Racism is not dead, but it is on life support – kept alive by politicians, race hustlers and people who get a sense of superiority by denouncing others as ‘racists’ –Thomas Sowell
WITH the ever-increasing number of fake hate crimes, we can now add ‘hate hoaxers’ to Sowell’s list of racism ventilators.
The most recent (to my knowledge, anyway) hate hoax came in the form of graffiti written at Albion College in the US state of Michigan. The vandalism included anti-Semitic remarks, racist slurs and references to the Ku Klux Klan, according to university officials. Turns out, the person guilty of scribbling these colourful messages is a person of colour.
This is reminiscent of a 2015 hate crime hoax at Kean University in New Jersey. On the night of an African American rally, a black student named Kayla McKelvey posted threatening and racist tweets on a fake Twitter account, one of which read: ‘I will kill all the blacks tonight, tomorrow and any other day if they go to Kean University.’ In court, McKelvey apologised and said that the tweets were meant to raise awareness of racism on campus. If racism was such a big issue at her school, why did McKelvey have to fake it? She received a 90-day jail sentence, five years’ probation, and had to pay more than $82,000 (£60,000) in restitution.
As most intelligent people know, Islam is not a race. But that hasn’t stopped the Muslims from jumping on the hate hoax bandwagon.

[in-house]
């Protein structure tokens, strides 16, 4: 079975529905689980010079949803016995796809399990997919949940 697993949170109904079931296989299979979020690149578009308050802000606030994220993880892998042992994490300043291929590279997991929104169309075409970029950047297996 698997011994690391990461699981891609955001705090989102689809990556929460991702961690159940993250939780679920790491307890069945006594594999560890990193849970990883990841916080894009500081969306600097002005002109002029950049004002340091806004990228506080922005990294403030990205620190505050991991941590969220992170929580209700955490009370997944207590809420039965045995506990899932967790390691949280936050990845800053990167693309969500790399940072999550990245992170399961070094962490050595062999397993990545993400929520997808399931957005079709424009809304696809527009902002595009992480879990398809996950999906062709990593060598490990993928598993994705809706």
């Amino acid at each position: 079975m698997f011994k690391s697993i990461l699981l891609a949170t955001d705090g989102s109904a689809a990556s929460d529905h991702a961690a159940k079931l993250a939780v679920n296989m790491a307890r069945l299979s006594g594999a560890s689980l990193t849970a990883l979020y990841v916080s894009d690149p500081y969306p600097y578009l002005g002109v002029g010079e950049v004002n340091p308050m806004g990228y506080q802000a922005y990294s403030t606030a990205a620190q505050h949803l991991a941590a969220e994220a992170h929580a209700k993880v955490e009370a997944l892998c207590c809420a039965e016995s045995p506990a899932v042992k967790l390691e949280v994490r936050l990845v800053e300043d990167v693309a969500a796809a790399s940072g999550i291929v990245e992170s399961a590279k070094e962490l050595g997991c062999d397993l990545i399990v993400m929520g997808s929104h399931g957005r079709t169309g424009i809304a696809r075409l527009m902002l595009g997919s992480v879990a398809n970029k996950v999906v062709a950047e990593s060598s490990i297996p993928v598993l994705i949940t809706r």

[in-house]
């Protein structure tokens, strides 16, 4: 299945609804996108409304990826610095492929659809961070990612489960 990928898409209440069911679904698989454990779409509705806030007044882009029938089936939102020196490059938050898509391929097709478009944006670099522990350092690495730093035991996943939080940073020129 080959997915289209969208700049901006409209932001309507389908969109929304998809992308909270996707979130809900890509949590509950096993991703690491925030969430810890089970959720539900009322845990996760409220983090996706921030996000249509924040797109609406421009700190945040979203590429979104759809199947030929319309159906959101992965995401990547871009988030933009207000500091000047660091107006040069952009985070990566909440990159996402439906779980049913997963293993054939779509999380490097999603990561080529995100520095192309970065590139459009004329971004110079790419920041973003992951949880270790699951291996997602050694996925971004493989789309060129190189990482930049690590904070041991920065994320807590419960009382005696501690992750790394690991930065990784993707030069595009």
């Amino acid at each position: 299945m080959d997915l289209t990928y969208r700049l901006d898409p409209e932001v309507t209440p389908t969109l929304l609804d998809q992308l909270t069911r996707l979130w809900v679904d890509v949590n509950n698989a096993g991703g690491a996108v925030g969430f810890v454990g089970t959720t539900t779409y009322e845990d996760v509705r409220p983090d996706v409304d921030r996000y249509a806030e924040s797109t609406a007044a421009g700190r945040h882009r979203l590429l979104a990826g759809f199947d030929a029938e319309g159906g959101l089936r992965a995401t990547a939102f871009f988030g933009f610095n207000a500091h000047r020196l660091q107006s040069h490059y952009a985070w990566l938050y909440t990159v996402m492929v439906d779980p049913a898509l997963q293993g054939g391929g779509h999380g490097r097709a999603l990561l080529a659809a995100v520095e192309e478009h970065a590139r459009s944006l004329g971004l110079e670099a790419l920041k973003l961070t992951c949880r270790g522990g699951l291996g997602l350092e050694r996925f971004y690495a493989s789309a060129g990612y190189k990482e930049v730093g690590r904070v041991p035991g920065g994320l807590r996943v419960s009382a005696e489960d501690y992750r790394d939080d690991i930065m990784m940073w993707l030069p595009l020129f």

In 2016, shortly after the election of Donald Trump, an 18-year-old Muslim girl named Yasmin Seweid told police that she was harassed on an NYC subway by a group of Trump supporters. Her assailants reportedly tried to rip off her hijab while calling her a terrorist. The story spread widely, despite the absence of any witness testimony or video footage. Seweid eventually admitted to making up the story. She had been out drinking, and was trying to avoid getting into trouble with her parents (who made her shave her head over the incident).
This isn’t just an American phenomenon: Muslims in Europe are getting in on the fake-hate-fun, too.
Last year a 13-year-old Muslim schoolgirl in France told her father that her teacher, Samuel Paty, had warned the Muslim students that he was about to show pictures of the prophet Muhammad. Since this is considered sacrilege in Islam, the Muslim students were given the option to leave, and the Muslim girl did so. In response, her furious father took to social media and created a hate campaign against Paty. A Chechen Muslim immigrant named Abdoullakh Abouyedovich Anzorov caught wind of the campaign and proceeded to behead Paty.
Last month, the Muslim girl confessed that she had not been in school because she had been suspended for repeatedly skipping class. She was so afraid of her strict Muslim father that she lied to save her skin.
(Notice a similarity between these last two tales? Both Muslim girls feared their fathers so much that they made up viral-level lies, one of which cost a life.)
Echoing Kayla McKelvey’s rationale, the justification for these hoaxes that I hear over and over, from Leftist friends to social-justice-warrior political commentators, is that, even if untrue, at least they create ‘awareness’. Awareness indeed: those paying close attention are well aware of the fact that the racism bogeyman is so difficult to see that phony racist events must be made up in order to keep this tiny monster on our minds.